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Anticoagulant Therapy for Venous Thromboembolism Prevention

This section details the mechanisms of actions and guideline recommendations of anticoagulation in patients with VTE

Anticoagulant drugs are designed to modulate the coagulation cascade by inhibiting the conversion of fibrinogen to fibrin and preventing the subsequent formation of a thrombus. A number of orally available and parenteral (i.e. infused or injected) drugs are available for the prevention of VTE.

Anticoagulent-targets

Anticoagulants and their targets. VKAs inhibit the synthesis of Factors II, VII, IX and X. The heparins inhibit Factor Xa and thrombin indirectly through antithrombin, and fondaparinux indirectly inhibits Factor Xa alone via antithrombin. Rivaroxaban, apixaban and edoxaban directly inhibit Factor Xa and dabigatran directly inhibits thrombin

  • LMWHs, such as enoxaparin and dalteparin, are commonly used for short-term prophylaxis; they are more practical to administer in most patients than UFH1,2
  • Fondaparinux is also administered by injection and has shown similar or improved efficacy to LMWH for VTE prevention after hip replacement,3,4 knee replacement5 and hip fracture surgery6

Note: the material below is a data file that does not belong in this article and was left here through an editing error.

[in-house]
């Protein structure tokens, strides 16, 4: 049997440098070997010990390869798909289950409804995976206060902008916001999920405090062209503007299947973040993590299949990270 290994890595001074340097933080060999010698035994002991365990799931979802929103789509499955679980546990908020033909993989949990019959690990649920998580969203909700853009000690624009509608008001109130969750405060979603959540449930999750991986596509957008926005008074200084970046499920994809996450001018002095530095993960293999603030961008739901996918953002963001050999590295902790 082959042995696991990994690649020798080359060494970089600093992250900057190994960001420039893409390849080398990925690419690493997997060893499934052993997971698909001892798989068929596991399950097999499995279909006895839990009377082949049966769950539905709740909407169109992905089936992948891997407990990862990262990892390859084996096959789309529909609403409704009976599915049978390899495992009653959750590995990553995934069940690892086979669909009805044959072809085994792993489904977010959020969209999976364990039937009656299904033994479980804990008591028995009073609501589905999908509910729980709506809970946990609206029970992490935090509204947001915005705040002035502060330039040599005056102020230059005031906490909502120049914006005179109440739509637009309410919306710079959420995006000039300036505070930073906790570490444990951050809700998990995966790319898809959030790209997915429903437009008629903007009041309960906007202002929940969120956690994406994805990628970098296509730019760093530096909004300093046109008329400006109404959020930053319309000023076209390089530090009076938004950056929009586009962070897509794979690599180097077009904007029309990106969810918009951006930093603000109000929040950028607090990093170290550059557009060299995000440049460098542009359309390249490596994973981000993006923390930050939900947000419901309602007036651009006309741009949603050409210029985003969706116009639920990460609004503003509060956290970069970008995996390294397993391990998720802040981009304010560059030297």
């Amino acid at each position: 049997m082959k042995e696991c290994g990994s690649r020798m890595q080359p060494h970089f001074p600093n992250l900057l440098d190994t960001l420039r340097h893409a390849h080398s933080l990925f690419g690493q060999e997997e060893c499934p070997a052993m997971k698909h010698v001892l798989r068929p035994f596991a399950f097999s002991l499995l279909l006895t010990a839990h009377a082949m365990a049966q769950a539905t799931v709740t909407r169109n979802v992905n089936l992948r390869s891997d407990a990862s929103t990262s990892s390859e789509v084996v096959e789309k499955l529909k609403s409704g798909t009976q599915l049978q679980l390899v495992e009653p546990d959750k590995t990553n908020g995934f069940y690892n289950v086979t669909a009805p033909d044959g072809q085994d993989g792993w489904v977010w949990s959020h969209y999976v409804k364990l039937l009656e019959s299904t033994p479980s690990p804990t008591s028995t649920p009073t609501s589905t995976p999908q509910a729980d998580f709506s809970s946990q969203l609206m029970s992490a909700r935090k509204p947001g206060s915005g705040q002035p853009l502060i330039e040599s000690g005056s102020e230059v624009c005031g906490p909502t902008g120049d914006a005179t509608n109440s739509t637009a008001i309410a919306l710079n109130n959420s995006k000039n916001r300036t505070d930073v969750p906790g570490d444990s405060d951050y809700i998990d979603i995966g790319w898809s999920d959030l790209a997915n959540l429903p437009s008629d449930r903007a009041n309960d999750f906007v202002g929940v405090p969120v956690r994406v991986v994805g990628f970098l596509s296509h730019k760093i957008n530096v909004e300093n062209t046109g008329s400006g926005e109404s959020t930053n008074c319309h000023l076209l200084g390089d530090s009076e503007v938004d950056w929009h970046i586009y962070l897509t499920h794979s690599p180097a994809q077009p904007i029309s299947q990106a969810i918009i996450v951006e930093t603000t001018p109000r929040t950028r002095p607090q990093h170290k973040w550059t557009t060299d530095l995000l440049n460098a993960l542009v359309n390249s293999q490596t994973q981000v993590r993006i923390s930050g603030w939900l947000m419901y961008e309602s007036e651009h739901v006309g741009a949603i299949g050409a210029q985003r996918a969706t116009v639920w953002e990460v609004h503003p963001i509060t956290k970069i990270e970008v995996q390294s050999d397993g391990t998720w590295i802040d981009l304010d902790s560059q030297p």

• Warfarin has been shown to reduce the risk of VTE after hip replacement surgery;7 because VKAs take several days of dosing to reach their full therapeutic effect, a parenteral anticoagulant may need to be given initially in parallel
  • The NOACs combine the rapid onset of action of parenteral agents with oral dosing and do not require routine coagulation monitoring; apixaban, dabigatran and rivaroxaban were compared with enoxaparin for VTE prevention after elective hip or knee replacement surgery and are licenced for this indication:
    • Apixaban: ADVANCE-18 (knee replacement surgery), ADVANCE-29 (knee replacement surgery), ADVANCE-310 (hip replacement surgery) and a pooled analysis of ADVANCE-2 and ADVANCE-311
    • Dabigatran: RE-MODEL12 (knee replacement surgery), RE-­MOBILIZE13 (knee replacement surgery), RE-NOVATE14 (hip replacement surgery), RE­-NOVATE II15 (hip replacement surgery) and a pooled analysis of RE-MODEL, RE-MOBILIZE and RE-NOVATE16
    • Rivaroxaban: RECORD117 (hip replacement surgery), RECORD218 (hip replacement surgery), RECORD319 (knee replacement surgery), RECORD420 (knee replacement surgery) and a pooled analysis of all four studies21

 

 

For more information on these anticoagulants, including dosing recommendations, please refer to our ‘Which anticoagulant?’ table here.

Guideline recommendations